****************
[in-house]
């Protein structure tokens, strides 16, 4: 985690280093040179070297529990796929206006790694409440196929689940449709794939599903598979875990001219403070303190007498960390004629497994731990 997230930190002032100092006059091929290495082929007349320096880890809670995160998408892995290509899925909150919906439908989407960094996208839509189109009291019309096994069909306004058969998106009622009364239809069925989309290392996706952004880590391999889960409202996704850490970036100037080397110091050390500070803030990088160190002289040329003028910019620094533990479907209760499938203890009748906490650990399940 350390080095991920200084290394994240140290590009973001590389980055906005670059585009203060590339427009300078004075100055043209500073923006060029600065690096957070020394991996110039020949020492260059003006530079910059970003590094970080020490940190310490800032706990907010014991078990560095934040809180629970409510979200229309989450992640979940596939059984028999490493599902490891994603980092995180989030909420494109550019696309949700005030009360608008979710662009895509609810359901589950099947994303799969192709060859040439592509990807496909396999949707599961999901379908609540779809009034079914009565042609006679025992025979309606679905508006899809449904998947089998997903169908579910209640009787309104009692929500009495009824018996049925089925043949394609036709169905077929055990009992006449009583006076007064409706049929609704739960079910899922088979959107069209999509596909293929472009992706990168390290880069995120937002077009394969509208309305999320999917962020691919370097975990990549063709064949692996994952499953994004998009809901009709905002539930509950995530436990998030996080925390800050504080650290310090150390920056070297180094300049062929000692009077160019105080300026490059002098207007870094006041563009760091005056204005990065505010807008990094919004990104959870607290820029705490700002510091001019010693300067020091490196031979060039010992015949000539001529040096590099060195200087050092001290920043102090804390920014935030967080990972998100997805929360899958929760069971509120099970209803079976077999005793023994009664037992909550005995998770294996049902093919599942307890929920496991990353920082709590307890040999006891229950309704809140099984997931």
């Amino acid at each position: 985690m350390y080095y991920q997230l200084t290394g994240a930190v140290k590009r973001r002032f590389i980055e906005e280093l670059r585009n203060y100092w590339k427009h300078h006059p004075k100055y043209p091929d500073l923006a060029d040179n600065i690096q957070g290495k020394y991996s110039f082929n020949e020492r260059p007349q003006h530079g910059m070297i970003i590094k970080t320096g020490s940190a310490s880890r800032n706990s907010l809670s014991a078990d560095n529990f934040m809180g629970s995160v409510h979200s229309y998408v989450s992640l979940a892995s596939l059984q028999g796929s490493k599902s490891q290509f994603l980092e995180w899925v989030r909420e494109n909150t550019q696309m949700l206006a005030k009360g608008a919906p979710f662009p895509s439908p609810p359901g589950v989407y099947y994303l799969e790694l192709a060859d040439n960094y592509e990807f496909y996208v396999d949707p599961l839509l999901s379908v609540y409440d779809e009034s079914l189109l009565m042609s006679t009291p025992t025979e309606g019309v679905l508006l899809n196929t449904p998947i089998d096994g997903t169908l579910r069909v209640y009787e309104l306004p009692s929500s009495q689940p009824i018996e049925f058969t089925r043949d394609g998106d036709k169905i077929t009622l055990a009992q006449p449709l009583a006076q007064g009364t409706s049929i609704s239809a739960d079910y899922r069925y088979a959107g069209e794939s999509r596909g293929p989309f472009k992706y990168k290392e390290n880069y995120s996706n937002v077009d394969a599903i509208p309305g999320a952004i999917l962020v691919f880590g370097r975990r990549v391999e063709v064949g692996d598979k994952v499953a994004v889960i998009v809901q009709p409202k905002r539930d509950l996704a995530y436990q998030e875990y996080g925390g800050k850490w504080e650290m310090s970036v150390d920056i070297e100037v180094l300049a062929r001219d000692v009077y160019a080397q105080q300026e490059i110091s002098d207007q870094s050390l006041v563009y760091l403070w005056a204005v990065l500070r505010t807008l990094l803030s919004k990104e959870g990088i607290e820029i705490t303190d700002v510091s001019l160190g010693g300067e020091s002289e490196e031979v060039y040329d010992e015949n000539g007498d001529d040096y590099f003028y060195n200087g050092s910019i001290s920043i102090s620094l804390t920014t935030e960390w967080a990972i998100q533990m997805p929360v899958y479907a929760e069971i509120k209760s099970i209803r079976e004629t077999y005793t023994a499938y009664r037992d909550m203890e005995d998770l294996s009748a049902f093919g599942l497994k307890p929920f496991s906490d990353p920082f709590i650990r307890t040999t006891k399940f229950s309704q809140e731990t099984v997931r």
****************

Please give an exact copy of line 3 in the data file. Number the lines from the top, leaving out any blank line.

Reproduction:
């Amino acid at each position: 985690m350390y080095y991920q997230l200084t290394g994240a930190v140290k590009r973001r002032f590389i980055e906005e280093l670059r585009n203060y100092w590339k427009h300078h006059p004075k100055y043209p091929d500073l923006a060029d040179n600065i690096q957070g290495k020394y991996s110039f082929n020949e020492r260059p007349q003006h530079g910059m070297i970003i590094k970080t320096g020490s940190a310490s880890r800032n706990s907010l809670s014991a078990d560095n529990f934040m809180g629970s995160v409510h979200s229309y998408v989450s992640l979940a892995s596939l059984q028999g796929s490493k599902s490891q290509f994603l980092e995180w899925v989030r909420e494109n909150t550019q696309m949700l206006a005030k009360g608008a919906p979710f662009p895509s439908p609810p359901g589950v989407y099947y994303l799969e790694l192709a060859d040439n960094y592509e990807f496909y996208v396999d949707p599961l839509l999901s379908v609540y409440d779809e009034s079914l189109l009565m042609s006679t009291p025992t025979e309606g019309v679905l508006l899809n196929t449904p998947i089998d096994g997903t169908l579910r069909v209640y009787e309104l306004p009692s929500s009495q689940p009824i018996e049925f058969t089925r043949d394609g998106d036709k169905i077929t009622l055990a009992q006449p449709l009583a006076q007064g009364t409706s049929i609704s239809a739960d079910y899922r069925y088979a959107g069209e794939s999509r596909g293929p989309f472009k992706y990168k290392e390290n880069y995120s996706n937002v077009d394969a599903i509208p309305g999320a952004i999917l962020v691919f880590g370097r975990r990549v391999e063709v064949g692996d598979k994952v499953a994004v889960i998009v809901q009709p409202k905002r539930d509950l996704a995530y436990q998030e875990y996080g925390g800050k850490w504080e650290m310090s970036v150390d920056i070297e100037v180094l300049a062929r001219d000692v009077y160019a080397q105080q300026e490059i110091s002098d207007q870094s050390l006041v563009y760091l403070w005056a204005v990065l500070r505010t807008l990094l803030s919004k990104e959870g990088i607290e820029i705490t303190d700002v510091s001019l160190g010693g300067e020091s002289e490196e031979v060039y040329d010992e015949n000539g007498d001529d040096y590099f003028y060195n200087g050092s910019i001290s920043i102090s620094l804390t920014t935030e960390w967080a990972i998100q533990m997805p929360v899958y479907a929760e069971i509120k209760s099970i209803r079976e004629t077999y005793t023994a499938y009664r037992d909550m203890e005995d998770l294996s009748a049902f093919g599942l497994k307890p929920f496991s906490d990353p920082f709590i650990r307890t040999t006891k399940f229950s309704q809140e731990t099984v997931r």